we got back in the van again and drove off to my new place. i, like the past two volunteers, would be staying in the summer house of a friend to the school director. quite a drive from school (guess i’ll finally have that school / non-school separation i needed!) and down some very muddy roads, we made it. i was introduced to my landlady and her husband and was shown my place. it’s basically my own small house just across the driveway from theirs. and HUGE compared to what my living situation was before (i have a video of it so i don’t need to explain. which you can find here).
within only a few mintes of being home i had to call my new sitemate and head over to her saint patties day party with the local volunteers. so my day wasn’t over yet and packing would have to wait. but after quite a whirlwind i certainly didn’t mind some american friend making time and a guinness or two. it was so nice to meet laura, my sitemate who lives just down the main street from me (about an hour or so walk?) and the other 5 volunteers within this vicinity. we had a pretty good time and ate some pretty good irish food and it was a pretty good way to welcome me into the village.
the next day i began to unpack a little and went over to my landlady’s house for tea and cookies. she was impressed with my language skills and went on about everything from alex (the first volunteer) to jessica (the last volunteer) to yoga (not a volunteer). we talked and talked, refilled teas, and talked some more. lena, my landlady, and her husband, sergie, are wonderful and both have warm smiles and a keen sense of humor. their youngest son attends university in melitopol (the next city), speaks english really well, and has a hobby of selling old cameras online (we had a fun time geeking out about cameras). and not only that but they have a printing business and two puppies that live right by my house (!!!!!). i won peace corps lottery.
6.) can i have your autograph??!: first days of school
the first few days of school were spent observing the three english teachers and their classes to figure out which ones i should teach. it didn’t take me very long to realize that the kids new more english than my old students and seemed much more behaved to boot. i observed 1st grade (adorable) to 11th but fell in love with the 6th form. maybe because they all thought i was so cool and wanted my autograph. i may have autographed a boy’s arm. and when my celebrity status wasn’t going to my head, i found that while i missed my students, i really enjoyed this new school and the kids.
the english teachers and i decided on a schedule after they suggested which classes were good ones and which ones were just ‘scary’. so i’ll teach 3, 4, 5, 6, 7, 8, 10 with two english clubs thrown in there. i hadn’t even been there a few days and the kids were begging for me to have an english club and camp. still not so sure how they could like me already, maybe it’s just my friendly mid-western aura, but so happy to see kids that want to learn english.
7.) i’m not dead yet!: escorts and bee stings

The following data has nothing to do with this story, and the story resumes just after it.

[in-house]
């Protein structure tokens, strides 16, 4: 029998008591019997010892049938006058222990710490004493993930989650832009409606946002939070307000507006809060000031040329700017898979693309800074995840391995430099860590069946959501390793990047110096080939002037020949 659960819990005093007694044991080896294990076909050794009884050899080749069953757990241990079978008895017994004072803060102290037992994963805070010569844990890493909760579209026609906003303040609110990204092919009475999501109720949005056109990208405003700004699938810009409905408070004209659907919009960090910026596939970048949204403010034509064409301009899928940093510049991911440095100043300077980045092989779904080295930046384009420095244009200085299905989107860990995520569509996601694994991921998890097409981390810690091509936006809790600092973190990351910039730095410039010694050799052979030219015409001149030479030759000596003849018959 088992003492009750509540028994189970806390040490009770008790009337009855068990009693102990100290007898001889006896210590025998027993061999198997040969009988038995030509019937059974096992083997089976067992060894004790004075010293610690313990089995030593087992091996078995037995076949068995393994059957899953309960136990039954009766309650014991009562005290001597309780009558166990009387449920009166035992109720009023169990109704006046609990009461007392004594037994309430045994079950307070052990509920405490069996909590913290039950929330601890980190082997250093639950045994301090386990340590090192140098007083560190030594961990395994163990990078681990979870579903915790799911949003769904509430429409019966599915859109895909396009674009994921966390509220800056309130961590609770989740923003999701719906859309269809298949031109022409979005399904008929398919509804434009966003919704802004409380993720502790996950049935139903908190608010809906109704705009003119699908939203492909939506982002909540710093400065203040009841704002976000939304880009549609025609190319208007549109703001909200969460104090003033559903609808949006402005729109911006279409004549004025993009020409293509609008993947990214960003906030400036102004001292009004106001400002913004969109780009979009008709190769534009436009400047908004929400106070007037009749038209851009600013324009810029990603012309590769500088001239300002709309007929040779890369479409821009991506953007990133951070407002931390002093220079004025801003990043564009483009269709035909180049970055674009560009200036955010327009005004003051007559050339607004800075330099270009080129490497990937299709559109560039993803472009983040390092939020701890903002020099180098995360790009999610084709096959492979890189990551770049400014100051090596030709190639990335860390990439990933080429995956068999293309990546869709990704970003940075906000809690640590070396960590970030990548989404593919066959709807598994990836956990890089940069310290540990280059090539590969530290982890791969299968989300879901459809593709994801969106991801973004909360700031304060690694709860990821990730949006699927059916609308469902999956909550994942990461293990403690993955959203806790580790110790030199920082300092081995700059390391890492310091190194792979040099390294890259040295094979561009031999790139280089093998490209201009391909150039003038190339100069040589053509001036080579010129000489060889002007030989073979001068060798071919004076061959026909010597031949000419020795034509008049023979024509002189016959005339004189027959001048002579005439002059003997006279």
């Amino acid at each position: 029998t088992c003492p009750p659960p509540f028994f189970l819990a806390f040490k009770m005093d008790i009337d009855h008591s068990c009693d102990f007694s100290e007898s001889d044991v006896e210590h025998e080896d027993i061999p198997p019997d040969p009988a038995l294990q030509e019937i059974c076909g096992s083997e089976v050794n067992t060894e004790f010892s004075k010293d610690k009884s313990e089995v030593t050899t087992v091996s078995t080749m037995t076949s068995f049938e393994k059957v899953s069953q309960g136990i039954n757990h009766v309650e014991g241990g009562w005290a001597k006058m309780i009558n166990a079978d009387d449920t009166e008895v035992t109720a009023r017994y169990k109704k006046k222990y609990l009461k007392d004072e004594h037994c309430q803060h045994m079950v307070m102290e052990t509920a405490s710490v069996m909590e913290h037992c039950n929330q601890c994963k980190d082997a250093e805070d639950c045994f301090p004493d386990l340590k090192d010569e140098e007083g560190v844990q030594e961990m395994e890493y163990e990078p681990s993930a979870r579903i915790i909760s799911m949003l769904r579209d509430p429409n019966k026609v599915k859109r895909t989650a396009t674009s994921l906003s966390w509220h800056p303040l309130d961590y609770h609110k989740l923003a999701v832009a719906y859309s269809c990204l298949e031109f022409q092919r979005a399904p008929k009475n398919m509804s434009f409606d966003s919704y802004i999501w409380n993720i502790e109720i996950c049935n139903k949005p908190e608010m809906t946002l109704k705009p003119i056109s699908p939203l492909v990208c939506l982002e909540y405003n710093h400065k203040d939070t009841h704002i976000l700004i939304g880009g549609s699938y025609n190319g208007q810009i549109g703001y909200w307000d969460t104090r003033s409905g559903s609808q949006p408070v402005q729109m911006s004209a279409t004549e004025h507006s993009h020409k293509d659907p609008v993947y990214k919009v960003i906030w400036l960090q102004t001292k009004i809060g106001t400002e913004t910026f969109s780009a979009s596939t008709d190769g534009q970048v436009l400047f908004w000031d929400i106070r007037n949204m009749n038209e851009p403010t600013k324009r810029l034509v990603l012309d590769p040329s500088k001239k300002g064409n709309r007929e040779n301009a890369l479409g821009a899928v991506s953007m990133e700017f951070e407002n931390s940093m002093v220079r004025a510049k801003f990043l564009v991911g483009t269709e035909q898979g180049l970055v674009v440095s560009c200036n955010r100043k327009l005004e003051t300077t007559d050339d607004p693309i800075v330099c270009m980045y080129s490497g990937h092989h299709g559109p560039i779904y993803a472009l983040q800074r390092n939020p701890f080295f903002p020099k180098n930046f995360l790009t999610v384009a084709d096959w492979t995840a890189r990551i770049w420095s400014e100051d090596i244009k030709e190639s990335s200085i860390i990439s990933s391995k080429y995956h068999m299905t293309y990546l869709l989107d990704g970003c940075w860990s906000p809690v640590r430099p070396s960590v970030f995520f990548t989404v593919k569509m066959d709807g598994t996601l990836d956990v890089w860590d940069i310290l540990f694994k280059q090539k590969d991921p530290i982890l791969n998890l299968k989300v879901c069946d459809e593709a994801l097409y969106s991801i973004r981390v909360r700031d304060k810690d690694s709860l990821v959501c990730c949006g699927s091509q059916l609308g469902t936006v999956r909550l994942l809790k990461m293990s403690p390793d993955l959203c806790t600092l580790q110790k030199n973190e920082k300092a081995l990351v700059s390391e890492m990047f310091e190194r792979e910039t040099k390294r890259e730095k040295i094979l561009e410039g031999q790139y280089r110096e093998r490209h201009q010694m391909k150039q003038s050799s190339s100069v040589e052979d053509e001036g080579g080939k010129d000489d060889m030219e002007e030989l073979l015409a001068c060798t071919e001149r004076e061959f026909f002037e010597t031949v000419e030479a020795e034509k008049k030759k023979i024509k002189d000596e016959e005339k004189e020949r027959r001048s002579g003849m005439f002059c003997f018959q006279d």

for the first couple of days my next door neighbor, alona, had kindly let me tag along for a ride to school with her son dima. cute little dima was instructed to walk me home as well. as one of my already favorited 6th formers, dima checked with me throughout the day of where i’d be and where he’ll meet me to walk me home. it was adorable. and sure enough he and 8 other boys escorted me home. we talked about music, hobbies, sports and such. dima’s a good kid (even if he bought a revolver with his birthday money). on our walk dima turned to me and said quite calmly pointing to his neck ‘you have a bee’. and because i dumbly swiped at it, it stung me. FIRST BE STING EVER! and it hurt. i didn’t know if i was allergic so part of me thought i might drop to the dirt road unconscious with lil dima by my side. buuuut i didn’t. i just had an itchy welt for a few days.
this probably isn’t worth blogging about…but whatever. i thought it was a poignant moment in my life.
8.) free taters: my neighbors are nice
almost towards my house (it’s a good 40 minute walk to school) dima and i passed some potatoes for sale. i told him i needed some so i inquired, introduced myself and chatted with the old man and woman. the old lady with a surprising lacking number of gold teeth, said ‘god bless you for your work’ and the old man gave me a large sack of taters refusing any payment. i wanted them to adopt me. they were so cute and nice. to top it off my little helper, dima, carried my potatoes to my door. i couldn’t ask for anything more.
9.) this time last year: happy one year in country
when i began writing this, our group 41, reached it’s one year mark of leaving america and coming to ukraine. if you were to tell me a year ago that i’d be a confident speaker of ukrainian, a semi-understander of russian, i proooobably wouldn’t have believed it. mainly because one year ago i came to ukraine not even knowing how to read the cyrillic alphabet and nearly cried at the thought of learning it. but with time, patience, and persistence, i learned it. and along with it a lot about myself. it hasn’t been an easy year but i’m confident that good things will come from where i am now. so here’s to 15 more months of service group 41.
10.) i’m wordy: page #155
and i bet you’re glad this is over.